“I’d like to produce something as strong as the original idea. But art is limited, it’s a designated failure”
AT: Where are you from and how/why did you start engaging with art?
LM: I was born in Forlimpopoli, a little town in the countryside near Cesena. I did the art school there then I moved to Milan for the Fine Arts School of Brera. As almost everyone, I think, I don’t really remind the exact moment when I started making art. I guess I simply have followed my inclination, and then I learnt that all of this was something called art.
AT: When did it become serious?
LM: Well, after the MFA, in the moment when you’re supposed to start working but nothing happens, I won some open call in France. That allowed me to breathe a little, since the residency gave me a fee, a flat and a proper studio. At the end of the last residency I was called by Lia Rumma for a studio visit. We have worked together since 2013.
AT: Are there any person who has been significant in your breakthrough as an artist?
LM: How can I make a choice? Every single person that I met in my life it has been important somehow. Answering this question with a single name will automatically exclude someone else with the same importance in my life path.
AT: What is your first approach to the work? How would you describe your practice?
LM: I never draw and I try not to write down anything. If I lose it, it means the idea wasn’t worth working on. I think that our world values way too much ideas in general, and I prefer to gamble with that: it’s risky but rewarding. Write down an idea is a way to kill it, otherwise it’s fragile but alive.
Installation view of “Weightless”, Galleria Lia Rumma, Naples, 2020 | courtesy of Lia Rumma gallery Milano/Napoli | ph. by Danilo Donzelli.
AT: What do you aim to reach with your work?
LM: I’d like to produce something as strong as the original idea. But art is limited, it’s a designated failure. And you have to live with this limitation, this might be the reason why an artwork it’s so human, because it’s something always incomplete, something left alone against the universe.
AT: What are your favourite tools and materials for working?
LM: Right now, a PC, soe clay and a plasma cutter.
AT: What do you feel while you work? Do you usually think about the final outcome beforehand?
LM: Working with installation requires different approaches, in different times. It’s like move along a segment between two dots: the sculptural moment it’s like creating a word, the installation moment it is the way you use those words.
AT: How do you understand that a work is finished?
LM: Well, I guess it’s common to say almost never. It’s finished when you show it.
“Oh Seagulls, Oh Seagulls, Who’s Gonna Take Care of Our Skulls?”, Reinforced concrete, 40×30×9 cm, 2019 | courtesy of Lia Rumma gallery Milano/Napoli.
“Oh I See You’re Trying, All This Smiling, to Do What? Save Yourself by Lying?”, Reinforced concrete, 70x50x8 cm, 2020 | courtesy of Lia Rumma gallery Milano/Napoli.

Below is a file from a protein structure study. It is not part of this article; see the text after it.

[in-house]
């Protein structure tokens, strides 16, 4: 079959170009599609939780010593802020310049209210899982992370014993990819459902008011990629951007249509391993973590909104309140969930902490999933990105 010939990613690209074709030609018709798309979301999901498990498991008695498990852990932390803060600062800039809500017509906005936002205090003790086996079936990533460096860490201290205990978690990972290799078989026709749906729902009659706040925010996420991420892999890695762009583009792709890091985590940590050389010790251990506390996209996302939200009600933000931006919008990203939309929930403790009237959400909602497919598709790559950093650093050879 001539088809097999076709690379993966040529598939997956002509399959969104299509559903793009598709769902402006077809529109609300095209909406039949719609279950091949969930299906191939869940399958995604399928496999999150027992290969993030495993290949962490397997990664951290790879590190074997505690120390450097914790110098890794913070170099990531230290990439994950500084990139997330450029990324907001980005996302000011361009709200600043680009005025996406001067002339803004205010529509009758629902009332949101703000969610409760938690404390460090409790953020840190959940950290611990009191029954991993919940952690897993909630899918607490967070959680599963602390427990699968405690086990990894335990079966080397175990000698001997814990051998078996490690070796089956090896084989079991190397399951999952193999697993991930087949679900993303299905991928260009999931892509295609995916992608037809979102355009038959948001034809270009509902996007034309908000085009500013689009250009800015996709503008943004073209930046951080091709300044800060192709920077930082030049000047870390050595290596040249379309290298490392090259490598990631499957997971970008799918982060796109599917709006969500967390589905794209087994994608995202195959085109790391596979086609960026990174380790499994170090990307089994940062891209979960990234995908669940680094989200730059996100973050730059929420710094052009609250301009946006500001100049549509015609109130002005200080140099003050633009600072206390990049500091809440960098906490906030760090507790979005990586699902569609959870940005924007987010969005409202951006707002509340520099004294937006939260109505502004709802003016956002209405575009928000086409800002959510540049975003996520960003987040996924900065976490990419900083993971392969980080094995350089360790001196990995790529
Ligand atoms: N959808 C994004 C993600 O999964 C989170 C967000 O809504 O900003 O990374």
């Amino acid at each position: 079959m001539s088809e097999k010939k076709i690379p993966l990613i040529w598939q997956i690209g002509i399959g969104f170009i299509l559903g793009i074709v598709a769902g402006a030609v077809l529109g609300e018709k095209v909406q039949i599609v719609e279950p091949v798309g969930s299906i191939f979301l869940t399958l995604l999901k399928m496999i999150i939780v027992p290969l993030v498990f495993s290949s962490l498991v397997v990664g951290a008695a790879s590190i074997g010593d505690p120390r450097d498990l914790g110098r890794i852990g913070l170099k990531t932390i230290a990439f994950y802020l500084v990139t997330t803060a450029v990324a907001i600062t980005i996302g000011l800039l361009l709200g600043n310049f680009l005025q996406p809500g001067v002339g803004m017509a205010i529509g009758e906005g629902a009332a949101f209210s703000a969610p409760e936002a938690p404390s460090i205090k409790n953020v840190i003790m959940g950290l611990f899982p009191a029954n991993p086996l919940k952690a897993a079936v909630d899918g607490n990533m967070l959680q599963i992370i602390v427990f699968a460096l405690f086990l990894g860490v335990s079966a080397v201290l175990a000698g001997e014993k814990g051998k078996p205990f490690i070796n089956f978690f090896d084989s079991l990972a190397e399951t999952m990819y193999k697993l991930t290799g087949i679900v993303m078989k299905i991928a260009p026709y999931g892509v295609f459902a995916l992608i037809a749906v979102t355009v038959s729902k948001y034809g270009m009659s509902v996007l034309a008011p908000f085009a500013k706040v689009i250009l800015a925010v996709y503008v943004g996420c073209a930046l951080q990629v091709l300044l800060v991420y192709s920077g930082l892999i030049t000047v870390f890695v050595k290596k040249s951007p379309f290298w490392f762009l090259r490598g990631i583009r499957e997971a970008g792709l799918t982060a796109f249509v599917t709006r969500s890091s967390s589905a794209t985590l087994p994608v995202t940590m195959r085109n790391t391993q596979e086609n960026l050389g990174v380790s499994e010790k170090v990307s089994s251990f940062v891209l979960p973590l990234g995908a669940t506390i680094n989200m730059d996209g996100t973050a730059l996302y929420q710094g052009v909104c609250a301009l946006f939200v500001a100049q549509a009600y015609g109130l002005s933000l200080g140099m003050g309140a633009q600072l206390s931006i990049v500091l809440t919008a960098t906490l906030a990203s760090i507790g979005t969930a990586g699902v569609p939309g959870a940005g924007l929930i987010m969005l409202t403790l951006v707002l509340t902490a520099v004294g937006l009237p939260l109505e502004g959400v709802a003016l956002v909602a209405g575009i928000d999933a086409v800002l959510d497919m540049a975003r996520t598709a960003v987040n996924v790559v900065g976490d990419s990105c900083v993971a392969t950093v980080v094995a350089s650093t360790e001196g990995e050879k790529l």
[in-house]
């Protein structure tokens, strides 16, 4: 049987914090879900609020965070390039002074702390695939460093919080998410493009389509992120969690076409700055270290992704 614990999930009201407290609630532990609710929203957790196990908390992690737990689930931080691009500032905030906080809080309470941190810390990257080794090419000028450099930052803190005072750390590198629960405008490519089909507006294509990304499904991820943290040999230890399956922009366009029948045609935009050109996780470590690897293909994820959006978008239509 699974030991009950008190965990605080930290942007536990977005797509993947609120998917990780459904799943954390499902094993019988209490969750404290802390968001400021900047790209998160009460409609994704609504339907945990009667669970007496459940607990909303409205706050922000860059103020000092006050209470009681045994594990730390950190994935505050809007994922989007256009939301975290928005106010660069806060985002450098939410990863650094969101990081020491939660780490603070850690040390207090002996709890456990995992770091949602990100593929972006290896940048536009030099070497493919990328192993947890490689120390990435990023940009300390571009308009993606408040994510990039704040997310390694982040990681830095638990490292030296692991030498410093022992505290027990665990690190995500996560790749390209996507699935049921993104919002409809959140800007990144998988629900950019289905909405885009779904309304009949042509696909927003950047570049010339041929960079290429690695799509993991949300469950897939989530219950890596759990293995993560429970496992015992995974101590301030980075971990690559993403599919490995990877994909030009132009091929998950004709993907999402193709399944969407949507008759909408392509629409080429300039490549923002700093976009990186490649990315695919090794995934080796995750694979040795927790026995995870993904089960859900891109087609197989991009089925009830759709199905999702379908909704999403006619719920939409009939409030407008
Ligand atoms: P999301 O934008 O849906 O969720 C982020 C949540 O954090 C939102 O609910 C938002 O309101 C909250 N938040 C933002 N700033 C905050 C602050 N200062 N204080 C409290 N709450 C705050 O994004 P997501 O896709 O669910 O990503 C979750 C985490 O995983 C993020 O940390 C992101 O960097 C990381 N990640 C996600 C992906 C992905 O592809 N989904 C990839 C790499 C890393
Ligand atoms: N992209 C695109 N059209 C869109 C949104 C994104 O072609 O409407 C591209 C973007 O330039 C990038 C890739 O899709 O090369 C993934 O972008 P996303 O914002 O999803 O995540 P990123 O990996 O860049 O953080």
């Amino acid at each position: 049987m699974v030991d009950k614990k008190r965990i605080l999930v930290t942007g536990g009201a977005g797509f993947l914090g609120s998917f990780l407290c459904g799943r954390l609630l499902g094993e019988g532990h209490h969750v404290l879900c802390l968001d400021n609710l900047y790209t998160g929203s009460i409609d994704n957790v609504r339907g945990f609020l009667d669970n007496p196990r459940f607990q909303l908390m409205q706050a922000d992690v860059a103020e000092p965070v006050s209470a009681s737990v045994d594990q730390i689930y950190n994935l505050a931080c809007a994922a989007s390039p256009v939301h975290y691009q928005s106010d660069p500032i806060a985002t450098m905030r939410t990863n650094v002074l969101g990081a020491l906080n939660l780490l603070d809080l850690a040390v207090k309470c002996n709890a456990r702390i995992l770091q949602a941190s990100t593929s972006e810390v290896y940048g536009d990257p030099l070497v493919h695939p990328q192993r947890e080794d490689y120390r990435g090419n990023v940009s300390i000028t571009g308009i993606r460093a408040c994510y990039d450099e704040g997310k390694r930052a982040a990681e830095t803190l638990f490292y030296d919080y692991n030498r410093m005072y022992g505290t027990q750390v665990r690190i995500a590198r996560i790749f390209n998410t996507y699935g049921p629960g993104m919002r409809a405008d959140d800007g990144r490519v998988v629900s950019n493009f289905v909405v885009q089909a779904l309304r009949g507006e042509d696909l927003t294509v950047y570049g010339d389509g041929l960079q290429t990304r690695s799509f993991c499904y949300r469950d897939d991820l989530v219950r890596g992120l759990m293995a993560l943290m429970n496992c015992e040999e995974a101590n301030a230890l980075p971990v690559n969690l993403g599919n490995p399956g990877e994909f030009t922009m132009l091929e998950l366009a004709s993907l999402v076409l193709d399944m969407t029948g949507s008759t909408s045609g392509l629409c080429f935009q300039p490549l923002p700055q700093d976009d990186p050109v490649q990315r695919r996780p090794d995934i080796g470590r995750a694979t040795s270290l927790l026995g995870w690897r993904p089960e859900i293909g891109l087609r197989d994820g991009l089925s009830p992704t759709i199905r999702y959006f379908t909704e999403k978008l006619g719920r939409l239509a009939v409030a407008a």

AT: Where does the inspiration for the work come from? Do you find inspiration outside or it’s all inside you?
LM: Every imaginary must come from something. Part of my research it’s to define the elemental particles of a collective consciousness, find the basic bricks from where any imaginary can spring. So, the answer is always a midway.
AT: Are there any artists who influenced your works? Why?
LM: Of course, but like I said for the important person of my path, how can I choose one? Every single research on an artist has been important in that precise moment and now may resemble meaningless. In all fairness I can’t honestly answer.
AT: How important is the role of social media for you?
LM: I quitted FB more than two years ago, and I have zero regrets. I still use Instagram, but mainly as a sketchbook for mental notes, nothing more. I’m not a luddite, I’m just more fascinated by the mechanisms behind the thing itself.
On the left: “Oh Waves, Oh Waves, Whisper Me Again the Sad People Weeps”, Reinforced concrete, 90x60x7 cm, 2020 / On the right: “Oh Black Trail, Oh Black Trail, We Aren’t Used to All Those Thrills”, Reinforced concrete, 40x30x7 cm, 2020 | ph. by Danilo Donzelli.
AT: As an artist, what is your point of view about the contemporary art system?
LM: That will take a really long answer. Let it put like this: it could be better, but in a strange and unpredictable way, it works.
AT: What do you find to be the most challenging or daunting thing about pursuing art? What is the most rewarding part of working as an artist?
LM: Beat the thirst of success for itself. Success must be a consequence of a good research, nothing more. The most rewarding thing it’s the everyday research.
AT: What do you do besides art?
LM: Let say that I do not have a lot of time outside my work. I really love music, jazz mainly. I believe it’s a good break from work.
AT: What are your goals and expectations for the future?
LM: Keep going on my work in the same way would be a good future. I’m happy right now about the state of my research, a lot of good things still have to come.
Studio view | ph. by Francesco Fantini.
Luca Monterastelli (b. 1983) is an Italian sculptor currently living and working in Milan, Italy. Monterastelli develops works on the propaganda function of sculpture and architecture. Through the study of all the forms that make up the urban geography, his work re-proposes parallel realities in which events follow each other and where the final installation is the memory. In these traces and stories, we see the direct influences of all those celebratory systems studied and reinvented by the artist so that these worlds become a mirror of our vision.